Is this a subdomain for the purposes of a CDN?

Hello guys,

Since most browsers have a connection limit, people use multiple subdomains to serve images. However I had a query on this.

Traditionally people use, and so on. Is it possible to instead use
and so on.

Will the browsers consider them to be 3 different hosts and therefore allow you those many additional connections, or will they see it as and limit the connections?


Should be fine (I’d lose the 0 though). Browsers look at the full host name for their domain connection rules. It’s less important (and useful) these days to shard across a large number of domains though with browsers opening 6 connections per domain.

Yeah, you wouldn’t want to split up the files among too many subdomains. The overhead from all of the additional DNS lookups could potentially offset any advantages you gain from parallelism. So there’s a balance to be made there.

As Patrick said, most browsers today allow 6 (or more) connections per hostname by default. And Firefox allows 8. The last browser to use only 2 connections per host was IE7.

Whenever possible it’s best to combine files to eliminate the need for sharding domains. But perhaps one of the best uses for it is a website with a product database including tons of images, since in that scenario you’re unable to create CSS sprites out of the images. Look at Amazon’s use of subdomains as an example.

Steve Souders has good things to say here too…
“Most of the U.S. top ten web sites do domain sharding. YouTube uses,,, and Live Search uses,,, and Both of these sites are sharding across four domains. What’s the optimal number? Yahoo! released a study that recommends sharding across at least two, but no more than four, domains. Above four, performance actually degrades.”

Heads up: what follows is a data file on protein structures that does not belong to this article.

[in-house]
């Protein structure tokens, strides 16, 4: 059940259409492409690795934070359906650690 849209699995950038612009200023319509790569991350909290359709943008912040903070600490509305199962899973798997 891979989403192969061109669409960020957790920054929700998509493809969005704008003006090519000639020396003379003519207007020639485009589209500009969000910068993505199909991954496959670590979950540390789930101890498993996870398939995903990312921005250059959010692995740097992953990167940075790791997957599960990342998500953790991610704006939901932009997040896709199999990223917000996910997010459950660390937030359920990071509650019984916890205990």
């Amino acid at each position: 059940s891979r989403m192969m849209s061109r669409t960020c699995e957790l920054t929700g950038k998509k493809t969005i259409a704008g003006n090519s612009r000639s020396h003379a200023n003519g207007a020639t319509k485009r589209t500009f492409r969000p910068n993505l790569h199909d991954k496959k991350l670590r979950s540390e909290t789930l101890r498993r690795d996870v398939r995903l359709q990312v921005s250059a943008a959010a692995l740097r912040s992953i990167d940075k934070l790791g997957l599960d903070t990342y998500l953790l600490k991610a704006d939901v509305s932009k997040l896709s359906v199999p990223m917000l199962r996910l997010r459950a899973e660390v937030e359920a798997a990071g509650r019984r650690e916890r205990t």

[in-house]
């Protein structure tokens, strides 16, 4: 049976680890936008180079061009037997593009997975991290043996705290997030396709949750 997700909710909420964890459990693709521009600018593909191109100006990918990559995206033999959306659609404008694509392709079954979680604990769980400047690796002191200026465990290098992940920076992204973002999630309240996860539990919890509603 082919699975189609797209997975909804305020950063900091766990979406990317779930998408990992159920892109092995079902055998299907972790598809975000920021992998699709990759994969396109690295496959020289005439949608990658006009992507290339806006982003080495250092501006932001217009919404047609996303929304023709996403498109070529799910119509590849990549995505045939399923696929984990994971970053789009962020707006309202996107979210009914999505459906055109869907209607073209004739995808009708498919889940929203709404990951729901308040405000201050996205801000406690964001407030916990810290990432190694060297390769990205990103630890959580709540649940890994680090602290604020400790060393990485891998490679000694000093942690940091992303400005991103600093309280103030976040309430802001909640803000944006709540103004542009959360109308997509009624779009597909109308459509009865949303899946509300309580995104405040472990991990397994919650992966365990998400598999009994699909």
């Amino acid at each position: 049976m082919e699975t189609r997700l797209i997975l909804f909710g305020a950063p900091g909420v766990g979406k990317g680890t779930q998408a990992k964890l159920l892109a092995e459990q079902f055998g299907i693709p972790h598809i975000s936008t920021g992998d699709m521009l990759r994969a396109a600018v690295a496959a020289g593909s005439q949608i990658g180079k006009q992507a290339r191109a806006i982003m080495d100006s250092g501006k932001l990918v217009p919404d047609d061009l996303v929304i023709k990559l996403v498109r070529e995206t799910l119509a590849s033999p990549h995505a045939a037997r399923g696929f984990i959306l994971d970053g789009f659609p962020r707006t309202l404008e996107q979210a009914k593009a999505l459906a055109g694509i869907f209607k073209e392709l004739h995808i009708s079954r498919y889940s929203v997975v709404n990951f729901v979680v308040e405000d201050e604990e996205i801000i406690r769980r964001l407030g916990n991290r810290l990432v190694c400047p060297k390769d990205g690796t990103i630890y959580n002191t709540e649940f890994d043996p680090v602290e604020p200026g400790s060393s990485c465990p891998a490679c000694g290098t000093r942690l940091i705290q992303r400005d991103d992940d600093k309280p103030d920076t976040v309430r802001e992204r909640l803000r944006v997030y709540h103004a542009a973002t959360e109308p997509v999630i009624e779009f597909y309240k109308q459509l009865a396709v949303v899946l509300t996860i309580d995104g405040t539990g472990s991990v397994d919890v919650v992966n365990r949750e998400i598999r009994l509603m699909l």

Note however that this article was written in 2009. If anything, the optimal number of sharded domains is lower today than it was then.

We are a community user generated site, so there are tons of avatars/objects per page that need to be fetched just beyond the site assets and that is why we are planning to shard the site assets/user assets efficiently for faster load times.

Thanks for linking steve’s blog. Its a great read. I think we’ll architect the solution to have no more than 4 shards. Yes, its a user generated content site, so it comes with a ton of images - avatars/smilies/actual image uploads and so on - so the use case is right for using shards.

We should use the site assets subdomain to serve all the pages where there is no user generated content. Once the user-gen pages are in, we should use the additional subdomains, might help in not having excess DNS queries as well.

I checked across the web/posted on other forums asking whether the type of subdomains I mentioned will actually be OK with parallel connections and this is the only site with a response and thoughtful responses at that.

My thanks & appreciation to the fantastic community you guys have here :slight_smile:

At amazon, they seem to use single level sub-domains and quite a few different domains as well. Any large player that uses in the format ?

In steve’s blog seemed to be using as stated above. Others?

That is mostly to keep cookies off of their static files domain. A lot of large sites will do that.

As far as sharding the user content goes, if you are doing the sharding dynamically, try to make it deterministic so that the same resources will always be served from the same domain (at least for the same visitor) otherwise you could kill the cacheability of the resources.